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The Q? Blog

They Had the Guts: Local Youth Experiment with Gutskin — Yes, that's Right, Gutskin

by Colleen Popson -- Jan 29, 2015
Photo of Q?rius educator Colleen Popson

Colleen Popson is an educator at the Smithsonian National Museum of Natural History, developing and facilitating activities and programs for Museum visitors...

A boy shows off his hog-gut art at the 'Do You Have the Guts?' workshop. Smithsonian Institution photo.
A boy shows off his hog-gut art at the 'Do You Have the Guts?' workshop. Smithsonian Institution photo.

A group of local teens and tweens got crafty with hog intestines at a recent art workshop in Q?rius. Inspired by the ingenuity of those living in the Arctic who for generations have used gutskin from marine mammals to make parkas, bags, windows and more, workshop participants crafted their own special creations to take home.

Teens handle hog intestines during the workshop. Smithsonian Institution photo.Participants in the “Do You Have the Guts?" workshop in December listened as expert Igor Krupnik, curator of Arctic and Northern Ethnology at the National Museum of Natural History, explained how gutskin’s special durability and weatherproofing qualities aid survival in the cold, wet north — it’s the original GoreTex™. They also saw prime gutskin objects from the Museum’s collection — hats, a small parka, bags, and a model kayak with hunter. They even talked via video conference to contemporary artists at the Anchorage Museum in Alaska who carry on their ancestors’ traditions working with gutskin. Because marine mammal intestines are no longer easy to come by, these artists also work with hog and sheep intestines.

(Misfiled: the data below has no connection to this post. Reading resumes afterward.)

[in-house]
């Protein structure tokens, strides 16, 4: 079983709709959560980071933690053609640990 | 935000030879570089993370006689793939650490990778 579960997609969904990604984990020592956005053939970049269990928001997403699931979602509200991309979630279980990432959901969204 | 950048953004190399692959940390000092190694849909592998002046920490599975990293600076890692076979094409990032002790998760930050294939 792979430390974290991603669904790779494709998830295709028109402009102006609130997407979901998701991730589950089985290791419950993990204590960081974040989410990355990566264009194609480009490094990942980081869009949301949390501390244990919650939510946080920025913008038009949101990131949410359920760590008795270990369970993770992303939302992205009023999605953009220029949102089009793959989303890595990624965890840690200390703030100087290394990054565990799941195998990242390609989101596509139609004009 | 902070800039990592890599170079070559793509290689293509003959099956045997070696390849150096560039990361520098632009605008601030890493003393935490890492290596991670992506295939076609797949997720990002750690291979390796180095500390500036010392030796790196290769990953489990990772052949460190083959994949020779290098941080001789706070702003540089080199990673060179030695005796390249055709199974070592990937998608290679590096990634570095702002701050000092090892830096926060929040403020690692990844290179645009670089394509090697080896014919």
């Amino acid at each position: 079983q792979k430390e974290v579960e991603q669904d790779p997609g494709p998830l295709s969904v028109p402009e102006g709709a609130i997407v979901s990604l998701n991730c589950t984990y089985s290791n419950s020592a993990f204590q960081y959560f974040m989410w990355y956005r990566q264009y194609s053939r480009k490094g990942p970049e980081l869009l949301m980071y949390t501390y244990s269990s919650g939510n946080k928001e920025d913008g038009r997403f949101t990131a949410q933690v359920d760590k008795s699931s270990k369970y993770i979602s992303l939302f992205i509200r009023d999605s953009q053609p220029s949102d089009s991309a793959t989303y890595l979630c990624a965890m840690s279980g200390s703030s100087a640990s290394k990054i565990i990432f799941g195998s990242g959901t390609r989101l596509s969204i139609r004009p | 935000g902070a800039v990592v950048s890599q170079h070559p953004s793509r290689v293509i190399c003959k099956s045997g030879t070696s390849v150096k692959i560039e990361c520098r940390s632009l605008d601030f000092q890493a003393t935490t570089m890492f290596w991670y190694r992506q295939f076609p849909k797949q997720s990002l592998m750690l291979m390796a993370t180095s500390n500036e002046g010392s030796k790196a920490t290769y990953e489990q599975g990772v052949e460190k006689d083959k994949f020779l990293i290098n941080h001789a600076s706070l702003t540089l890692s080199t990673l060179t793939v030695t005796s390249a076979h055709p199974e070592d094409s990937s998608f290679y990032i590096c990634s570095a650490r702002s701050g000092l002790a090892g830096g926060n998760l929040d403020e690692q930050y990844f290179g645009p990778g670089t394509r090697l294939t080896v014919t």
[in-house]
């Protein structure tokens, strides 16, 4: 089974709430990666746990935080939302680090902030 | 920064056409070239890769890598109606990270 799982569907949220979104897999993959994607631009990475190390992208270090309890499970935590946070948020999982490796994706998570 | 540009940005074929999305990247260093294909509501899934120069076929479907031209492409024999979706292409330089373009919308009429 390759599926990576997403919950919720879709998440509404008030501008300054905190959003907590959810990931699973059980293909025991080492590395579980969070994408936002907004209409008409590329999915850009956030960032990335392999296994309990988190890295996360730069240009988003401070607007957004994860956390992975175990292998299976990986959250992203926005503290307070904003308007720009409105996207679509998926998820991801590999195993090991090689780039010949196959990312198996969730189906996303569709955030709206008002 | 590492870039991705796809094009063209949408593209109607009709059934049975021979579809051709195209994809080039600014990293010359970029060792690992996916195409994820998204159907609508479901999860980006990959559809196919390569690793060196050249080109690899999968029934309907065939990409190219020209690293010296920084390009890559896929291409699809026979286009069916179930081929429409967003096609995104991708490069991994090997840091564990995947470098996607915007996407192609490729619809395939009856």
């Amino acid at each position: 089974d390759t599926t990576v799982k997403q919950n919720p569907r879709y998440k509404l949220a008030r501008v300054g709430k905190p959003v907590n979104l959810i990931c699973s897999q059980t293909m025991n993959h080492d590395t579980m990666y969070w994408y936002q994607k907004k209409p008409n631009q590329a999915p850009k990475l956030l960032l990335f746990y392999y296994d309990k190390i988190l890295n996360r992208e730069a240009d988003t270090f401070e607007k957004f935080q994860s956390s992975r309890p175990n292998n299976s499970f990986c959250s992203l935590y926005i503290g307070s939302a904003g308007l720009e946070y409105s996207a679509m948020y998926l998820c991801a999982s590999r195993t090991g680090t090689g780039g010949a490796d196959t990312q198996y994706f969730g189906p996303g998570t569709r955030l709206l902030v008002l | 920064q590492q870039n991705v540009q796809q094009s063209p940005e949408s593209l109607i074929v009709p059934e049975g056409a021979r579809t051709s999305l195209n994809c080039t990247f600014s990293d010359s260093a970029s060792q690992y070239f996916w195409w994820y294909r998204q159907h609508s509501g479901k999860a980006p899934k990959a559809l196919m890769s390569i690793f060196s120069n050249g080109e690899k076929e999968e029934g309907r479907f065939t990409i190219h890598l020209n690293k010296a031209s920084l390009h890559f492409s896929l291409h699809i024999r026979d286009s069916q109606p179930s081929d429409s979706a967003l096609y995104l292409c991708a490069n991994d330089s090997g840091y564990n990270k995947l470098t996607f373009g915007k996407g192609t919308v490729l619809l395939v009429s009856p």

Having seen the special applications of the material up close in both historic and contemporary contexts, the teens and tweens jumped right in and started experimenting. They applied the guts to balloons and wire frames to make a wide range of their own creations — masks, bowls, pendants, and lamps. When asked what it was like to work with hog guts, one participant remarked, “It’s great! It’s kind of gross, but that’s what makes it fun.” 



Watch Video: Creating a Ceremonial Gut Parka (includes fascinating archival video footage)

Browse Smithsonian's Alaska Native Collections (features some objects made of gutskin)

Categories: Q?rius News
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